The University of Toronto’s Rotman School of Management was ranked third among Canadian MBA programs by the Financial Times in 2020. In addition to its finance-related strengths, Rotman offers a rather unique approach to core business pedagogy. Relying on what it terms “integrative thinking,” Rotman’s teaching model challenges the compartmentalization of traditional functional areas. Students complete a series of core courses in their first year that emphasize generalized business skills and the ability to think across functional disciplines. The Rotman Self-Developmental Lab, which offers feedback on the students’ communication style and behavioral performance via group workshops and personalized sessions with psychologists and management consultants, is also part of the first year of studies. The mission of the program, according to the school’s site, is to “develop and nurture [the students’] self-awareness and the interpersonal skills that are key to becoming an effective collaborative problem-solver.”
In their second year, Rotman MBA students are given the option to choose from 16 different major areas, including Global Management, Sustainability, Innovation and Entrepreneurship, and Funds Management, while supplementing their focus with a broader array of more than 90 elective courses.
Meanwhile, only 170 miles away but across the border, the full-time MBA program at the Simon Business School at the University of Rochester offers a broadly finance-oriented general management curriculum featuring particular strengths in analytics and accounting. Simon’s program is built on a foundation of 12 core courses, including “Managerial Economics,” “Capital Budgeting and Corporate Objectives,” and “Marketing Management.” Students complete their core with an assigned study team before exploring more specialized professional interests.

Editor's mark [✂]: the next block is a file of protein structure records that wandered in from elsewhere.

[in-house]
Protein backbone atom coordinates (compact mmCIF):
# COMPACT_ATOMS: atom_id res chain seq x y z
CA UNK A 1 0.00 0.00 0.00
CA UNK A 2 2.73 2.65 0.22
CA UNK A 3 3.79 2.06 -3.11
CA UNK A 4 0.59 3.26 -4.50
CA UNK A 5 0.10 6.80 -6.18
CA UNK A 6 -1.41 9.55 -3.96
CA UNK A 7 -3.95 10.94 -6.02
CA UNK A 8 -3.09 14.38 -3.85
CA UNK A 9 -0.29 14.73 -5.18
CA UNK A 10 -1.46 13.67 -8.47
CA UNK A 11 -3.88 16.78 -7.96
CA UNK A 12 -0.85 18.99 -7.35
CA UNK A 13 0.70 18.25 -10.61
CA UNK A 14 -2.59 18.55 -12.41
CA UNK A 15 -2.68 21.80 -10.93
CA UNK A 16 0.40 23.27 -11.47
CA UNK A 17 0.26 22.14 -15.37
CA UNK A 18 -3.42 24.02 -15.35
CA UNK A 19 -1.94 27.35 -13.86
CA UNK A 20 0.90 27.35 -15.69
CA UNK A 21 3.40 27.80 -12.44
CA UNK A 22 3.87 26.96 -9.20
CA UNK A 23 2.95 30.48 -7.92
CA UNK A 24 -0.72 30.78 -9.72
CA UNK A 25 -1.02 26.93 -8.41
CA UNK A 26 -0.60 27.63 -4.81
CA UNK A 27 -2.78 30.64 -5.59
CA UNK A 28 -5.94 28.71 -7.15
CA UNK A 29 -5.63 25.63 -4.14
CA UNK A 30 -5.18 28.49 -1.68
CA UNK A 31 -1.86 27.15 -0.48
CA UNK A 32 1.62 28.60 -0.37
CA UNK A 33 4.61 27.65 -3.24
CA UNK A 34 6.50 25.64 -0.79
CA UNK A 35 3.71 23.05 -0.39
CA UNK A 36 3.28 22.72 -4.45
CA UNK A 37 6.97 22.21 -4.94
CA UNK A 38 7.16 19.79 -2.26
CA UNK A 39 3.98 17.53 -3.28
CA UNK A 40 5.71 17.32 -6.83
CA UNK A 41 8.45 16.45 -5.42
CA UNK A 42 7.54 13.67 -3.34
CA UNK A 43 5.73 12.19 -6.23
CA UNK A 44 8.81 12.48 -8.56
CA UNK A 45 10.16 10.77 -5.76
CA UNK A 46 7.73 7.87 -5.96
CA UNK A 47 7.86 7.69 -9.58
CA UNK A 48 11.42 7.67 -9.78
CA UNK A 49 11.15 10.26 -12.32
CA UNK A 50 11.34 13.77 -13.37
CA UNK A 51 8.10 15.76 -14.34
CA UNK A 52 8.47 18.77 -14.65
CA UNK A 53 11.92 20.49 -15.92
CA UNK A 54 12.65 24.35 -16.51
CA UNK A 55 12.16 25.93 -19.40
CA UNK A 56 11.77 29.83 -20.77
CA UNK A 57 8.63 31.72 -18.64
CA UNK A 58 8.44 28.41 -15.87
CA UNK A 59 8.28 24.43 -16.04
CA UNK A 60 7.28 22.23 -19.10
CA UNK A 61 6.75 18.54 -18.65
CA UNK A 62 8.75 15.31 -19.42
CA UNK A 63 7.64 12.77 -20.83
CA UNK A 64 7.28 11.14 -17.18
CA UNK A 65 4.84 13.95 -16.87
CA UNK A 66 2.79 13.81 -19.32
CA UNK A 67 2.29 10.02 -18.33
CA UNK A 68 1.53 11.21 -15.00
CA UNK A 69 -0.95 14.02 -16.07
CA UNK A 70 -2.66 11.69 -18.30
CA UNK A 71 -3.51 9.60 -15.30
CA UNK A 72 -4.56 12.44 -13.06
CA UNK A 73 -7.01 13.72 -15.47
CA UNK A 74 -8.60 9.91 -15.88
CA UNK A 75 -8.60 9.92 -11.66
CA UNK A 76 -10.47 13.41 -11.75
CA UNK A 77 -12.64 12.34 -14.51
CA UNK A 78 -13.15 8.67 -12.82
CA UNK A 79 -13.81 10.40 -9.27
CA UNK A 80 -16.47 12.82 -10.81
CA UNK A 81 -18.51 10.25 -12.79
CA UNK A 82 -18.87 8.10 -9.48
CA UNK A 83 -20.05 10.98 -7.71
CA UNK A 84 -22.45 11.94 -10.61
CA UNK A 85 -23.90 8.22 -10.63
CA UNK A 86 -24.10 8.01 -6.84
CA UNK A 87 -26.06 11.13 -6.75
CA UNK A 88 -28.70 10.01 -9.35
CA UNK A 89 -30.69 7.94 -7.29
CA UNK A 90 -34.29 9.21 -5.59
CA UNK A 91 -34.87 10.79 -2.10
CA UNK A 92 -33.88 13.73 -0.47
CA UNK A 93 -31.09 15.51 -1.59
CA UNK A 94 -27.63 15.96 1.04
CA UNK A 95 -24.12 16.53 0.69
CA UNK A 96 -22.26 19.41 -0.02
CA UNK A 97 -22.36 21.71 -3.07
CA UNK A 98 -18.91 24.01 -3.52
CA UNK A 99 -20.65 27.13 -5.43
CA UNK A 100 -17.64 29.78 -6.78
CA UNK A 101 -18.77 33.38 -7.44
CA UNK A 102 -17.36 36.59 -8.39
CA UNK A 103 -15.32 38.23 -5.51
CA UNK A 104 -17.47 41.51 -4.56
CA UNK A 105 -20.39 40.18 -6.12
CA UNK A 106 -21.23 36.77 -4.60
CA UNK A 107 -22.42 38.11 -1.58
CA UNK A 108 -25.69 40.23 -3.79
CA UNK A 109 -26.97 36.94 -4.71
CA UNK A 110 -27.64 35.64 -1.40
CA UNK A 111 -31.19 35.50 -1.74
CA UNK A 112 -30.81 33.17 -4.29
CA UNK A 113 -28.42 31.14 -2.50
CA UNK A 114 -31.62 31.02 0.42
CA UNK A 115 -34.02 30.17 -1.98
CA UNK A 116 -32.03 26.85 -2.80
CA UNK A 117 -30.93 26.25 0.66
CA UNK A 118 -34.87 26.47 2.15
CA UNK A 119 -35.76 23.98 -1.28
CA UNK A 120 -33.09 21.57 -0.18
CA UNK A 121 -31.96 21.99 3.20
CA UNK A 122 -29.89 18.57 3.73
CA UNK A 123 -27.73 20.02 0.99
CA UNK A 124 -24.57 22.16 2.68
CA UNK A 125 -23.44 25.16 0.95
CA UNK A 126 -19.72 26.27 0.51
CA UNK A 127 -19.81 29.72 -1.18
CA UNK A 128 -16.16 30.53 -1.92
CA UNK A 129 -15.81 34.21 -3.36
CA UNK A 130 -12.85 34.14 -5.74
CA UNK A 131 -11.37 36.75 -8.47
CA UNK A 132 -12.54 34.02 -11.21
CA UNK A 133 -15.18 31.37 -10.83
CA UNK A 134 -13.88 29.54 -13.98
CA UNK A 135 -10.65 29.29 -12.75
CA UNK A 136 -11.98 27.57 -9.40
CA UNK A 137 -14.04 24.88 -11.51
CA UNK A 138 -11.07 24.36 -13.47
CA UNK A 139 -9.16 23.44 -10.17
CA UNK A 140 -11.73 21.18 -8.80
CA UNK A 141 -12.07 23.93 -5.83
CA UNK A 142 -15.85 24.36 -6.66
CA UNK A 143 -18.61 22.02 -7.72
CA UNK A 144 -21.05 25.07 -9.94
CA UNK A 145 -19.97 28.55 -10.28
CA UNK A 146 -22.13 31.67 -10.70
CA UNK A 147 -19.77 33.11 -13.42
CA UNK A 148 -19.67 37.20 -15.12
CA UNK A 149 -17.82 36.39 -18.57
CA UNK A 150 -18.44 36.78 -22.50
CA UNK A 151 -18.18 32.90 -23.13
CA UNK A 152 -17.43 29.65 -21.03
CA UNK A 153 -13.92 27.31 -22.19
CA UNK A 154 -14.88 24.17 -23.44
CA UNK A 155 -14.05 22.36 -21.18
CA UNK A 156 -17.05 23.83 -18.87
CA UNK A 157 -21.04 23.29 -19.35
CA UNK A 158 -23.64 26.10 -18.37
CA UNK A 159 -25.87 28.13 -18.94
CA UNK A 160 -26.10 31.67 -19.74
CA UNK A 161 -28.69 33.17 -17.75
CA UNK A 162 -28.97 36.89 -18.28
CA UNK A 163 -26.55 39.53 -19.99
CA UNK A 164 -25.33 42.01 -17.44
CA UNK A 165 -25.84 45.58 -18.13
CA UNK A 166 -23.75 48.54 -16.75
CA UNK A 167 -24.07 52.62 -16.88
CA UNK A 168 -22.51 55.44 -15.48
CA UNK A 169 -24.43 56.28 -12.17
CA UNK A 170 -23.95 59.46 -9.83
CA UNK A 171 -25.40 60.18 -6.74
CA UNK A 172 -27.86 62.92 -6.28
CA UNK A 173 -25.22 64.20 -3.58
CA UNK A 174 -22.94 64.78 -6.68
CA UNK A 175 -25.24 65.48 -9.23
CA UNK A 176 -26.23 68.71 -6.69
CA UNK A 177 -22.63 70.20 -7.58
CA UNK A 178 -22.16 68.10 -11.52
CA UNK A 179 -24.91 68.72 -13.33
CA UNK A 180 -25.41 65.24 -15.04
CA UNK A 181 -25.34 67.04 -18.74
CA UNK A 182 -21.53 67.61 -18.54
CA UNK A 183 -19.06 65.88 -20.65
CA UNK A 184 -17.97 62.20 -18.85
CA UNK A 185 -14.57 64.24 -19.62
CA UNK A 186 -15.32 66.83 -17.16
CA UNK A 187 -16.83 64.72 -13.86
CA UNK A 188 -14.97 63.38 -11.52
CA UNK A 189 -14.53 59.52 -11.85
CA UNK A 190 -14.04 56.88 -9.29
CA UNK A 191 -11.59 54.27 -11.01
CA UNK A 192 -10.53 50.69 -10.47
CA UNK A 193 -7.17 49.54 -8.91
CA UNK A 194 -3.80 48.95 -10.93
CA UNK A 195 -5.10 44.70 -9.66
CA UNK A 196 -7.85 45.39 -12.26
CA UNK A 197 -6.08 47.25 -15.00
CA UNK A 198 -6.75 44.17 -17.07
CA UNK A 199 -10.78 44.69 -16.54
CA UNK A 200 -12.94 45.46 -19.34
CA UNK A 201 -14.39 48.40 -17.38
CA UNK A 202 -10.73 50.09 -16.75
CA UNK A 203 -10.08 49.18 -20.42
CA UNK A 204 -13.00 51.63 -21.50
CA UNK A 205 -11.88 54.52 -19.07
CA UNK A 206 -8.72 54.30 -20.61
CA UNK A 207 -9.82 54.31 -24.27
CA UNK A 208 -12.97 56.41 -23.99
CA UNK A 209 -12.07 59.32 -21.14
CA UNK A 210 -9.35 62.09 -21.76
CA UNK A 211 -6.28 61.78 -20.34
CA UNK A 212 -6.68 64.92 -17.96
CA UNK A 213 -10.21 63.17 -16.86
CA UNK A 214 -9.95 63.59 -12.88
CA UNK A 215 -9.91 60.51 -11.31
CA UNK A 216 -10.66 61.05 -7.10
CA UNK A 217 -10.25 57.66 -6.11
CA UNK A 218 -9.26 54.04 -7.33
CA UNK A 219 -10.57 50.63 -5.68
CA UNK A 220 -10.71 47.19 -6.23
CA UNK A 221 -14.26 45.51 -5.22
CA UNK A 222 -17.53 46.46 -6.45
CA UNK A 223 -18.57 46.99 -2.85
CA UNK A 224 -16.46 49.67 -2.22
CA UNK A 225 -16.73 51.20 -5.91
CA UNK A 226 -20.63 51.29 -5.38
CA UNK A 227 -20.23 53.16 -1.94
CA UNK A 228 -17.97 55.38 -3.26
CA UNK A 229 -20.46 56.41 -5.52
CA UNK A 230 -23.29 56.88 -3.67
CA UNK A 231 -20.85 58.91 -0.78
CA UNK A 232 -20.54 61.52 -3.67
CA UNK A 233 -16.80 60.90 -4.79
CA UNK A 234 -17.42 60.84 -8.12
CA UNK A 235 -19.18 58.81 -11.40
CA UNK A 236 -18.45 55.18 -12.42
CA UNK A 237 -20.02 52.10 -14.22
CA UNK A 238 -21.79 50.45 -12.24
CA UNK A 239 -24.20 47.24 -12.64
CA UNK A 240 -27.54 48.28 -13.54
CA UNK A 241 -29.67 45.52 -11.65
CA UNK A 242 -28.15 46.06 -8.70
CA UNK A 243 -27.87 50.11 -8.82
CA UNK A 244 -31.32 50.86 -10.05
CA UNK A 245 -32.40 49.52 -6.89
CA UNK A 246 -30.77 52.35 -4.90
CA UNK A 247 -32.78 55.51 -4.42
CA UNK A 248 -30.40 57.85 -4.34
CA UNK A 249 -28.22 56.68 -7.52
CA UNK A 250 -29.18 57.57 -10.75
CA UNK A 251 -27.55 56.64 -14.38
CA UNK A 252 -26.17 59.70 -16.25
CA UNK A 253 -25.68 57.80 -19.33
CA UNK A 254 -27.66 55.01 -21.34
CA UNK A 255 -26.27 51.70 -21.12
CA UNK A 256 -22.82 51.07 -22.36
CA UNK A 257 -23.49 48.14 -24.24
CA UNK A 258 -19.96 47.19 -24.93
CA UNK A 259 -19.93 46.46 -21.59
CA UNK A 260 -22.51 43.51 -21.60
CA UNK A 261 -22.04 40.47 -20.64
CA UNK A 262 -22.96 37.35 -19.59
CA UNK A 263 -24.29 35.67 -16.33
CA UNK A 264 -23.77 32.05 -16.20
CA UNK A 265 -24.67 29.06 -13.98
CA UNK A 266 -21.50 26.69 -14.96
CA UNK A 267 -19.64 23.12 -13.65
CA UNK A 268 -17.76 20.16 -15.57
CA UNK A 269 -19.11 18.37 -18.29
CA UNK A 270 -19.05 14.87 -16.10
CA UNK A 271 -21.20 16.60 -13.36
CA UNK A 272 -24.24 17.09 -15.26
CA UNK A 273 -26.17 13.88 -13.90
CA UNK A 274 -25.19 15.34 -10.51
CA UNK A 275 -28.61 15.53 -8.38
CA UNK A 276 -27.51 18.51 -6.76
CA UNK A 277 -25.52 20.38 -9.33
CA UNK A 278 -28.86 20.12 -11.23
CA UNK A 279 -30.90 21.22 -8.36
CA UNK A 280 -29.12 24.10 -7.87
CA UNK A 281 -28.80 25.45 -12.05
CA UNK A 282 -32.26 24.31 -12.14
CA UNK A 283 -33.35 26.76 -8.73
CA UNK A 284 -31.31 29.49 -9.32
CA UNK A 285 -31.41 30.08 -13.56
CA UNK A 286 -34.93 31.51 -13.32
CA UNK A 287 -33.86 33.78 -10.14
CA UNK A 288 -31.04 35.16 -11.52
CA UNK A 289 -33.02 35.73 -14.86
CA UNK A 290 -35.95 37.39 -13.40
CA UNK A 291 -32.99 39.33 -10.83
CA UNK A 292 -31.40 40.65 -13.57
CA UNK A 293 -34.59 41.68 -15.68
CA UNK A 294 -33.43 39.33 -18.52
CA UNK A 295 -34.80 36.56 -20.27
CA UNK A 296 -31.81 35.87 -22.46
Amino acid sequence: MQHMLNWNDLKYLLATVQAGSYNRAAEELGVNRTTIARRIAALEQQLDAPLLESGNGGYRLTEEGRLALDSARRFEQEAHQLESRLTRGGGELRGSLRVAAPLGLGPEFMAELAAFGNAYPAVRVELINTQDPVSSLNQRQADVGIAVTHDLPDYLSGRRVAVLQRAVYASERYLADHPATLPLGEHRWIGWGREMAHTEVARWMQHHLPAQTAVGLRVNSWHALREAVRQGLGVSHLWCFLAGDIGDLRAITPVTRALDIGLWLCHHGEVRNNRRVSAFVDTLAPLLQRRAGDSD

The school’s elective courses represent a variety of industries and functions, such as entrepreneurship, consulting, and real estate. Students may choose from ten career specializations, which are divided into three tracks: Finance, which includes such topics as Banking, Corporate Finance, and Asset Management; Consulting, which includes Pricing, Strategy, Technology, and Operations; and Marketing, which includes Product Management and Brand Management. Students also have ten available minors, which are divided into cross-functional and functional and include Analytics, Global Business, and Leadership. In addition, the Simon MBA EDGE Program provides students with opportunities for personal development in such areas as problem solving, communication, and leadership through involvement in activities including clubs, advisory boards, and other groups on campus, as well as case competitions and projects with area companies. The program, which the school’s website says was “developed to focus on key competencies [that] today’s employers demand in graduate business students,” aims to complement knowledge learned in the classroom and increase students’ value to potential employers.
Simon’s Ain Center for Entrepreneurship and Center for Pricing offer curricular and research support to supplement the specific career concentrations. Simon is also home to more than 20 professional and social student-run organizations aimed at coordinating networking events and professional development resources to assist students in advancing their careers.